"As you get older you still need that amount of sleep, but you end up sleeping less per amount of time you spend in bed," Dr. Aguillard said. "You might need to lay in bed nine hours to get seven hours of sleep because you have a hard time getting to sleep, or you might wake up because you're hurting or you need to go to the bathroom.
"Some people tell me 'I get by on four hours of sleep.' Well, no, they're not getting by on four hours of sleep. They're functioning very poorly because they force themselves to do only four hours of sleep, and then on the weekend they end up sleeping 10 hours."
Sleep experts estimate that more than 100 million people of all ages fail to get a good night's sleep, and there are at least 84 medically identified reasons why, ranging from restless leg disorder to Circadian rhythm disorders to the No. 1 problem, obstructive sleep apnea.
Sleep is important to almost every other area of mental and physical health, and affects productivity and quality of life. Lack of sleep also can endanger public safety by contributing to traffic and industrial accidents.
"We see more commercial airline pilots than any other sleep lab in the U.S. by virtue of FedEx being here," said Dr. Aguillard. "The No. 1 profession we see are over-the-road truck drivers. In some cases it's mandated, but in others a physician might think a pilot or driver is at risk of having sleep apnea (and) he'll send them to our sleep lab. We also have patients who are self-referred. We evaluate you and then provide the necessary sleep testing all in one location."
A sleep lab study may include measuring the body's responses while awake and asleep; recording a patient's snoring, teeth grinding, chewing and talking; and monitoring body movements with infrared cameras while the patient is asleep.
Dr. Aguillard says sleep medicine has advanced tremendously since his fellowship days more than 30 years ago, including in awareness by both the public and primary care physicians, better medications, surgical options and more sophisticated equipment.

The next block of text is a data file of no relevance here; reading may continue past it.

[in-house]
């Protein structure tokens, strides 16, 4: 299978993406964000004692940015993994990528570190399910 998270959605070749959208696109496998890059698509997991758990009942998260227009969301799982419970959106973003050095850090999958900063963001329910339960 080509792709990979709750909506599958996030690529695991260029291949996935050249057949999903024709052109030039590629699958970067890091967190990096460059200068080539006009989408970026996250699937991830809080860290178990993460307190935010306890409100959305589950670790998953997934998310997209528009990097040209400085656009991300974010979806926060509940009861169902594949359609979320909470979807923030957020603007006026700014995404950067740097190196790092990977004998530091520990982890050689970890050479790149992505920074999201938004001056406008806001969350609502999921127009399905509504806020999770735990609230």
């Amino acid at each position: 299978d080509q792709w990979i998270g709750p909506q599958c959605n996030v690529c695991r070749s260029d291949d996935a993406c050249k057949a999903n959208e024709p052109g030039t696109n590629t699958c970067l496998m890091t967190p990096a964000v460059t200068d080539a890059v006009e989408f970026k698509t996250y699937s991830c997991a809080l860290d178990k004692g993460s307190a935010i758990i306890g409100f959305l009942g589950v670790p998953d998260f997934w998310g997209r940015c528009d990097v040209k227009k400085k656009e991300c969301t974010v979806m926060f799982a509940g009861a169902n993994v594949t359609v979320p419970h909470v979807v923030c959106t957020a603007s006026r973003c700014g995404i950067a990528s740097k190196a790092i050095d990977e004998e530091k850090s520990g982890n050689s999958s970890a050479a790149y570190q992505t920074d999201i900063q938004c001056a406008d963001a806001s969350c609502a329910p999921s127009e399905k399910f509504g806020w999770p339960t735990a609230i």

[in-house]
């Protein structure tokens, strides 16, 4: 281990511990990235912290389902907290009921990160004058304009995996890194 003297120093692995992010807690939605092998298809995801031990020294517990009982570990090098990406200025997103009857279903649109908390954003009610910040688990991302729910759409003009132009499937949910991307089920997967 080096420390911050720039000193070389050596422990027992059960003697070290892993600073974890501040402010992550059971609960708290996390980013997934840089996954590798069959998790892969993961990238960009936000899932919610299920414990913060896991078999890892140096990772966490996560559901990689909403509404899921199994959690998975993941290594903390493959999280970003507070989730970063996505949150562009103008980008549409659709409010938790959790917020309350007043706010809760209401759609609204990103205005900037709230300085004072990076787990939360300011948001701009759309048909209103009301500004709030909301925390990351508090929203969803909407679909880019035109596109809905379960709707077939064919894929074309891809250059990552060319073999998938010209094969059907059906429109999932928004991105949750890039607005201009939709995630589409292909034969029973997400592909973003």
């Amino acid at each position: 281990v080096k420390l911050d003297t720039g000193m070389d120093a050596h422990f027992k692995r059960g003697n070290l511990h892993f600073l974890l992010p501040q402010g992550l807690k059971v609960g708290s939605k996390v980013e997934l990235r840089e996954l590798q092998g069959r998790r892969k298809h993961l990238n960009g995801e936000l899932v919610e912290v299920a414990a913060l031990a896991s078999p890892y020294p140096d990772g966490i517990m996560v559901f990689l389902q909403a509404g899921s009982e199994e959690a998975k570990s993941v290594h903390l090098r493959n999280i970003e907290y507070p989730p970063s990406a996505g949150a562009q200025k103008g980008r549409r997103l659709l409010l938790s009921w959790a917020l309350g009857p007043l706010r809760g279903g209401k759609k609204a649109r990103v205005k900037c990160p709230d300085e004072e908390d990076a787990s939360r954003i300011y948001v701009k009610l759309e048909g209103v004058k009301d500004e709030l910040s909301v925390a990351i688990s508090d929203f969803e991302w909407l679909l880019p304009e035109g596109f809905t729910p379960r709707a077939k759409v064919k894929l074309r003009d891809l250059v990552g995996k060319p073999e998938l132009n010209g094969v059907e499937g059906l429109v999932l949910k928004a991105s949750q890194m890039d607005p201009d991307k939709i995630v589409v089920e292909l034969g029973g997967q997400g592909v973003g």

"The medications that are available have a side-effect profile that is so much lower than it once was," he said, "and the machinery has drastically changed. The CPAP
(Continuous Positive Airway Pressure) machine we use adjusts itself while you're sleeping. It will even email us reports to let us know how the patient slept."
Dr. Aguillard himself tries to fit in a little sleep when he is not working or pursuing one of his many other interests. He's a ham radio licensee and flies a single-engine Cherokee to inspect two rice farms that he leases out in Arkansas.
He also has a degree from William R. Moore School of Technology in tool and die manufacturing, and spent another year in night school to learn welding.
"We live on 60 acres right outside of town, and I make implements and accessories for my tractor," said Dr. Aguillard, who grew up on a farm in the small French Catholic town of Eunice in southern Louisiana. "People also bring by lawn mowers, trailers and other things for repair."
He met his wife, Dr. Susan Aguillard, at LSU medical school "over a cadaver in anatomy lab." She is on the board of governors at St. Jude Children's Research
Hospital and chairs the annual Dream Home Giveaway raffle that her father, Dr. Donald Mack, started in Shreveport in 1991. It has now spread to more than 40 cities.
They have a daughter in Washington, D.C.
"We're expecting our first grandchild," said Dr. Aguillard, "so all is right with the world."